The Perks Of Being A Wallflower

  • Year:2012
  • Rating:M
  • Director:Stephen Chbosky
  • Cast:Ezra Miller , Logan Lerman, Paul Rudd, Emma Watson
  • Release Date:November 29, 2012
  • Distributor:Roadshow
  • Running time:103 minutes
  • Film Worth:$18.00
  • FILMINK rates movies out of $20 - the score indicates the amount we believe a ticket to the movie to be worth

A stellar adaptation and a beautifully crafted coming-of-age tale that comes wrapped in all the promise and possibility of adolescence.

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Given the major cult status surrounding Stephen Chbosky’s debut novel, The Perks Of Being A Wallflower, it’s a good thing that the author was given the chance to direct his own film adaptation, as disgruntled fans can hardly accuse the screen version of departing from the original’s sentiment. And to his credit, Chbosky does a stellar job, drawing out all the tender, bruising and nostalgic emotions of his work, and exquisitely translating them to screen.

Refreshingly playing out circa-1991, when crafting a mix tape rather than adding someone on Facebook was the way to win your crush, the story centres around perpetually shy fifteen-year-old, Charlie (a perfectly cast Logan Lerman), who’s literally counting down the days until he graduates high school. But Charlie’s life takes a dramatic upturn when he befriends outcast stepsiblings, Sam (Emma Watson in a sweet and sassy turn) and Patrick (Ezra Miller steals the show, layering his eccentric bravado with surprising tenderness).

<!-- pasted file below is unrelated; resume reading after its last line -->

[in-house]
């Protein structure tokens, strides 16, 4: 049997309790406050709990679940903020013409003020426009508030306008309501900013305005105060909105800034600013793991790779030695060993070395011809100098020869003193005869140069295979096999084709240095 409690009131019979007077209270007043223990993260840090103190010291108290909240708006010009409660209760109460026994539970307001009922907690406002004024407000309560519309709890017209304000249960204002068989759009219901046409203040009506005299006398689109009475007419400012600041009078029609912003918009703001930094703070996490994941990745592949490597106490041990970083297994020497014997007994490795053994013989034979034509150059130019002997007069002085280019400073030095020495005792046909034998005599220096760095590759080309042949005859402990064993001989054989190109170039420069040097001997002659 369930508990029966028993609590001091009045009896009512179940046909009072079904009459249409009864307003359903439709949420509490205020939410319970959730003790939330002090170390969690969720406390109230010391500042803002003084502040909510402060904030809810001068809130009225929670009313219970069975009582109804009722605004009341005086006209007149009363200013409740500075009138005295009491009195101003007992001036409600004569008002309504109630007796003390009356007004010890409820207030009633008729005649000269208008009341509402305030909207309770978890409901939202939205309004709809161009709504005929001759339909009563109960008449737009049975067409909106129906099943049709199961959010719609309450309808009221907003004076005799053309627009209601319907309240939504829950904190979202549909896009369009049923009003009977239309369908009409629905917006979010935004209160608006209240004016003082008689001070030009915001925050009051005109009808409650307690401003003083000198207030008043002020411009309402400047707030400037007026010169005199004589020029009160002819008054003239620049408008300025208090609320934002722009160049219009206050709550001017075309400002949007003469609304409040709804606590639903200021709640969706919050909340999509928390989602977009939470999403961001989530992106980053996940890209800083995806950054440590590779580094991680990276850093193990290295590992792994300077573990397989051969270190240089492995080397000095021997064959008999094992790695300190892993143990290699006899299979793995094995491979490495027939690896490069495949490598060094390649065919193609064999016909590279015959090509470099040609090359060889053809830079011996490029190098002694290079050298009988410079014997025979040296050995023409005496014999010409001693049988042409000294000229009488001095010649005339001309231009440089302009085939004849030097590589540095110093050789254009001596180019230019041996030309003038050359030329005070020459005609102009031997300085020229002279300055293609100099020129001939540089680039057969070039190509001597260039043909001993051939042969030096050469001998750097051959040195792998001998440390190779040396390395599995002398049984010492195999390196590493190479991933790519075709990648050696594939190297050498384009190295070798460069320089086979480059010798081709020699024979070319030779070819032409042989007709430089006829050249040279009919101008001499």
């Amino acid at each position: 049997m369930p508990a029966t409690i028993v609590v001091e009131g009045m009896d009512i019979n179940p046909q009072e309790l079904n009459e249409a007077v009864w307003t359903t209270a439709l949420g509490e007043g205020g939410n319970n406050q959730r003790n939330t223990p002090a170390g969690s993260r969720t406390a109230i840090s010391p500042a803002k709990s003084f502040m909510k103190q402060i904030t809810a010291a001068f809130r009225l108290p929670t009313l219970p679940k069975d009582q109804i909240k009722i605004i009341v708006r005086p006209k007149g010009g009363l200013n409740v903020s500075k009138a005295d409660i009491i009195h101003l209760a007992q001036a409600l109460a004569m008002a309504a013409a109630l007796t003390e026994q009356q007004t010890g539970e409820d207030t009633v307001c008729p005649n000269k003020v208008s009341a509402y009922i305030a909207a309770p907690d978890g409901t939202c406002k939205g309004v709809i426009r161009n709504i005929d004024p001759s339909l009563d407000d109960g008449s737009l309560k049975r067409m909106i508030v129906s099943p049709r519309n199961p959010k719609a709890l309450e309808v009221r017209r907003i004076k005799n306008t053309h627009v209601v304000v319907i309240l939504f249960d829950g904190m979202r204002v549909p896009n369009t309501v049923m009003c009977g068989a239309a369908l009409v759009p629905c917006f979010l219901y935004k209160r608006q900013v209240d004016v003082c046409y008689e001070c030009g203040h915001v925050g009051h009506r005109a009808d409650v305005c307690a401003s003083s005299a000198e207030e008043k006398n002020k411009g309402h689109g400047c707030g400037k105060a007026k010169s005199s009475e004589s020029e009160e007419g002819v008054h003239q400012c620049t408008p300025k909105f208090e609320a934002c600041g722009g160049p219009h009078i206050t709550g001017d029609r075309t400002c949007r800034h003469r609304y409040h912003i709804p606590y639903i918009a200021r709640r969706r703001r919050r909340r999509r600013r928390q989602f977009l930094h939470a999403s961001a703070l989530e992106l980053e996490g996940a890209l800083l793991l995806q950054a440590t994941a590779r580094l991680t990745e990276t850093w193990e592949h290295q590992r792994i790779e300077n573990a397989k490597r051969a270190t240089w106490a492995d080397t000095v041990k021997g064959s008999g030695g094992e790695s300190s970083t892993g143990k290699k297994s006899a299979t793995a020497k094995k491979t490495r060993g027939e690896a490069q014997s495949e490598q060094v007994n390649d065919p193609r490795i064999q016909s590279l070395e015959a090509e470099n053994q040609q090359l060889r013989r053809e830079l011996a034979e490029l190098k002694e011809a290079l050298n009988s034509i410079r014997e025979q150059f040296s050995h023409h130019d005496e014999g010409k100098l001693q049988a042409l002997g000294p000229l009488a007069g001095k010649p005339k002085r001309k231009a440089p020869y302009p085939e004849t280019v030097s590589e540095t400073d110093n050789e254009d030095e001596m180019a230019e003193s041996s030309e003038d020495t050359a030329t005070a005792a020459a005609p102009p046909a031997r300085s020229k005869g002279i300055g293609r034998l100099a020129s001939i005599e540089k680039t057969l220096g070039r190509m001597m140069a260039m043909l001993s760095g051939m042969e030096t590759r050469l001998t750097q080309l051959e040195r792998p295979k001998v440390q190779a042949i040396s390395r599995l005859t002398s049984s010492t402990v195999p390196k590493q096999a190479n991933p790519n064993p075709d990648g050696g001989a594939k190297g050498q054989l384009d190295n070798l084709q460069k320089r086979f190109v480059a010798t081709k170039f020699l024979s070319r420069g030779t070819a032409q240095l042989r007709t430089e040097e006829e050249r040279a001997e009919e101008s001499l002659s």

The story inevitably touches on a plethora of pop culture references in the form of Sam’s hip musical taste (quoted lines include: “The Smiths! Best break-up band ever!” and “Music is so much better on vinyl!”) and Paul Rudd’s warm English teacher, who plies Charlie with the likes of Salinger and Kerouac. But Chbosky’s weapon in riding out the cringe-worthy moments is his utter lack of condescension. His film feels warm and true, revealing the awe in discovering treasured songs and books for the first time, and more importantly, revels in the joy of connecting with one’s first true friends. Chbosky doesn’t shy away from fleshing out the dark and painful moments of his tome, but it’s all beautifully underpinned by the feelings of hope and possibility unique to adolescence.

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